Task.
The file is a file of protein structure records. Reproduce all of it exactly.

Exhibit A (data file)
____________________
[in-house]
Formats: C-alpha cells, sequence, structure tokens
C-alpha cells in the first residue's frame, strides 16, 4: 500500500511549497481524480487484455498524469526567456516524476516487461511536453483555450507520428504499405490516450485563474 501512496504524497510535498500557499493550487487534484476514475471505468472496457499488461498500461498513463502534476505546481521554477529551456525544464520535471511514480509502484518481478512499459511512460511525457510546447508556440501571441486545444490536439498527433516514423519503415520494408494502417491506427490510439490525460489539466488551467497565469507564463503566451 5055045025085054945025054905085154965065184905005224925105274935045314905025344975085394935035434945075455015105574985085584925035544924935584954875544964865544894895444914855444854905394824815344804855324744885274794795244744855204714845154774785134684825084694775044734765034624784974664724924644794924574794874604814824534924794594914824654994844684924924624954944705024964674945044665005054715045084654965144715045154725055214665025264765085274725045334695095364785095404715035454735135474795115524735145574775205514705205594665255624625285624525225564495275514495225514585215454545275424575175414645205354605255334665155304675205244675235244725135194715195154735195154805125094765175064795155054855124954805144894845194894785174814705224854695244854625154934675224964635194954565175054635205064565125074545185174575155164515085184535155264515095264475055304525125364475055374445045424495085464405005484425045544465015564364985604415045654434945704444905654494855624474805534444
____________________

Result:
[in-house]
Formats: C-alpha cells, sequence, structure tokens
C-alpha cells in the first residue's frame, strides 16, 4: 500500500511549497481524480487484455498524469526567456516524476516487461511536453483555450507520428504499405490516450485563474 501512496504524497510535498500557499493550487487534484476514475471505468472496457499488461498500461498513463502534476505546481521554477529551456525544464520535471511514480509502484518481478512499459511512460511525457510546447508556440501571441486545444490536439498527433516514423519503415520494408494502417491506427490510439490525460489539466488551467497565469507564463503566451 5055045025085054945025054905085154965065184905005224925105274935045314905025344975085394935035434945075455015105574985085584925035544924935584954875544964865544894895444914855444854905394824815344804855324744885274794795244744855204714845154774785134684825084694775044734765034624784974664724924644794924574794874604814824534924794594914824654994844684924924624954944705024964674945044665005054715045084654965144715045154725055214665025264765085274725045334695095364785095404715035454735135474795115524735145574775205514705205594665255624625285624525225564495275514495225514585215454545275424575175414645205354605255334665155304675205244675235244725135194715195154735195154805125094765175064795155054855124954805144894845194894785174814705224854695244854625154934675224964635194954565175054635205064565125074545185174575155164515085184535155264515095264475055304525125364475055374445045424495085464405005484425045544465015564364985604415045654434945704444905654494855624474805534444